The case of 'Islām is similar. Like most historians of the Levant in the period before literary Biblical criticism, most contemporary histories of the Islamic world pick and choose among the mass of Muslim historiography dating from the 9th (Christian) century onward to construct a coherent story of the origin of Islām and Arab conquest of the Peninsula, the Levant, Persia, and North Africa in the 7th century, subtracting miracle-stories, reconciling disparate genealogies and battle-accounts, and weighing the reliability of various chains of transmission. Even though we're closer to the present than in the cases of Jewish and Christian origins, there are not many contemporary writings on 7th-century events, and archaeological finds are difficult to date precisely. Revisionist historians of the period, notably the Anglos John Wansborough and Patricia Crone, have made a good case that the Islamic sources should not be trusted to provide an accurate account of 7th-century happenings, just as in the Jewish and Christian cases. However, a definite alternative account remains elusive. Relying heavily on period coins, dated rock inscriptions, and the Syriac writings of Christian chroniclers, Nevo and Koren attempt a coherent interpretation of the 7th century that treats the Islamic sources with great skepticism.

Nevo and Koren make key observations. The sparse contemporary accounts do not mention battles associated with the Arab conquest of chunks of the Byzantine and Sassanid empires. There is no clear mention of Muḥammad as the name of a prophet or 'Islām as the name of a religion until about 690, close to the time of the building of the Dome of the Rock in Jerusalem. Inscriptions from then onward feature mottos that are similar to Quranic verses, but mention of a written Islamic sculpture begins only around the time of the `Abbasid takeover in 750. Building on these arguments for silence, they reconstruct developments as follows. The Arab takeover was the culmination of centuries of Byzantine military redeployment away from the Levant, and did not require formidable military strength or the impetus of a new religion. Arab rule was solidly consolidated by Mu`awiya around 660, after fighting between various chiefs, who then had coins minted and public works built in his name. At that time, many Arabs were monotheists, taking Abraham as their model and revering Moses and Jesus as prophets, although pagan practices were very widespread as well. The expansion of the Arab empire created the political need for establishing a specifically Arab variant of monotheism, which was met by exalting Muḥammad as an Arab prophet who gave the Arab conquests divine approval. The `Abbasid rulers moved beyond the ethnocentric conception of 'Islām to one where 'Islām, embodied in its own scripture and legal norms, was to be embraced equally by all people. The Qur'ān was therefore compiled in the early `Abbasid period, based on miscellaneous preexisting collections of religious sayings. (See here for more detailed attempts, in a similar spirit, to understand the composition of some Quranic materials.)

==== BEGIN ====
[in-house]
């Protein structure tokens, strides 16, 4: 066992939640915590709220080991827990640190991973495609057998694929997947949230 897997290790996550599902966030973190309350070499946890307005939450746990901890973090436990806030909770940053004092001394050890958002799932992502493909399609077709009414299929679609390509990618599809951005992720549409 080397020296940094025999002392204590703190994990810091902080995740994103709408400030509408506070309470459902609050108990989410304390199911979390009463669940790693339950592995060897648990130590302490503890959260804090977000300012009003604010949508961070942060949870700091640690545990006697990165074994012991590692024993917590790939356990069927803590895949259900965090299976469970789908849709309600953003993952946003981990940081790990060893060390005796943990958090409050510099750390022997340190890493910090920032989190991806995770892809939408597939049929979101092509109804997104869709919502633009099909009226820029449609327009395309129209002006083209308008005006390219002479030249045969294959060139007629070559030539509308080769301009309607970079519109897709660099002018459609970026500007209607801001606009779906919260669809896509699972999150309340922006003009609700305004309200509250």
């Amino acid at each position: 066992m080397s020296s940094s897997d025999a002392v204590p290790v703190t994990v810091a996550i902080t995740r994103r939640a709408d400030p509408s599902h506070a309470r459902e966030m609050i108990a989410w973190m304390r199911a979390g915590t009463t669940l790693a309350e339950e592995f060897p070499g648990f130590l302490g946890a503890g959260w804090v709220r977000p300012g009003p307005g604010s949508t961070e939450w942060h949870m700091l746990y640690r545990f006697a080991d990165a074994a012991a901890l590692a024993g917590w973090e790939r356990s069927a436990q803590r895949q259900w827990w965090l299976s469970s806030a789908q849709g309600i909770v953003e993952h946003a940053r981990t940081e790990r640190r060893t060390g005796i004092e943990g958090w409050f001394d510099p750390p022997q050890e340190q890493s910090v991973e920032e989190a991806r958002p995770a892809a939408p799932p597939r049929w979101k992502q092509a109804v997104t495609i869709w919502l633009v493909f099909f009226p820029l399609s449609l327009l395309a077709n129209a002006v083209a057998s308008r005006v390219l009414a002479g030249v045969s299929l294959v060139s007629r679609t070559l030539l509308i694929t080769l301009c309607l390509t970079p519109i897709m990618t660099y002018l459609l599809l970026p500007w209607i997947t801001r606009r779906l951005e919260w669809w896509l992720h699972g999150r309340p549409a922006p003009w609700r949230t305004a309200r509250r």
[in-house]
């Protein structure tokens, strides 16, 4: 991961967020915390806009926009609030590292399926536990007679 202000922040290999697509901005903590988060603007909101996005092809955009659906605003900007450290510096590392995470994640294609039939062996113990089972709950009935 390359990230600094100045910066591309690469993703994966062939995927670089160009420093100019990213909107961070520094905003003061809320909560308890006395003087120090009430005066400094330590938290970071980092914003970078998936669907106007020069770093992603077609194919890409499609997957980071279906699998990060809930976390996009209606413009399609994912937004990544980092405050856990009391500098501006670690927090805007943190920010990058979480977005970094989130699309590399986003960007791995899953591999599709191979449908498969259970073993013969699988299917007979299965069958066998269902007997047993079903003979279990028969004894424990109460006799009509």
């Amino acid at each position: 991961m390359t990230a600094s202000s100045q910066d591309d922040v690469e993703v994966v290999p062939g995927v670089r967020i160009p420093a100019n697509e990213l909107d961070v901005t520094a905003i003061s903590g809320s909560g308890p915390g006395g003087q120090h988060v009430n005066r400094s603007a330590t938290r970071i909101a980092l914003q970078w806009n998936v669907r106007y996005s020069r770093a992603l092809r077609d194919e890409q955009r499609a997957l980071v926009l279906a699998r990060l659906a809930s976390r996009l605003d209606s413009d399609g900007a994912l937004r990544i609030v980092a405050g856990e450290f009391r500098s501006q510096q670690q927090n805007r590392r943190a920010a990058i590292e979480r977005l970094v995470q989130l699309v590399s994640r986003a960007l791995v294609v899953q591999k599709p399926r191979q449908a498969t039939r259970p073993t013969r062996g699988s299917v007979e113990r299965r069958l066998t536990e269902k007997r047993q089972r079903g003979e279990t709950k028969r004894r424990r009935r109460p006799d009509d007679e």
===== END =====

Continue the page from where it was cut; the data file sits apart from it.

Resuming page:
Nevo and Koren's story of the rise of Islam is not completely convincing. Their contention that Byzantium intentionally left the Levant and Persia ready for takeover needs to be substantiated with detailed study of Byzantine records as well as other writings of the 4th-7th centuries. Dismissing the Peninsula as poor and culturally unimportant in the first half of the 7th century is supported by archaeological and documentary evidence, as masterfully summarized earlier by Patricia Crone in Meccan Trade and the Rise of Islam (1987), but leaves unexplained exactly how the Ḥijāz came to be accepted as the spiritual home of Muslims and a site of pilgrimage. And the vexed questions of where "jāhilī" poetry was composed and how literary Arabic (which, unlike 'Islām, is attested starting very soon after the Arab conquests) arose remain unresolved. While Nevo and Koren's story is more plausible than the standard accounts based on Muslim sources, it remains to be seen whether critical endeavors that build on their contributions will lead to a fully satisfying historical understanding of the origin of 'Islām, or whether, as in the cases of Judaism and Christianity, this will remain an episode shrouded in ambiguity and controversy. Regardless, it's a fascinating detective story to follow.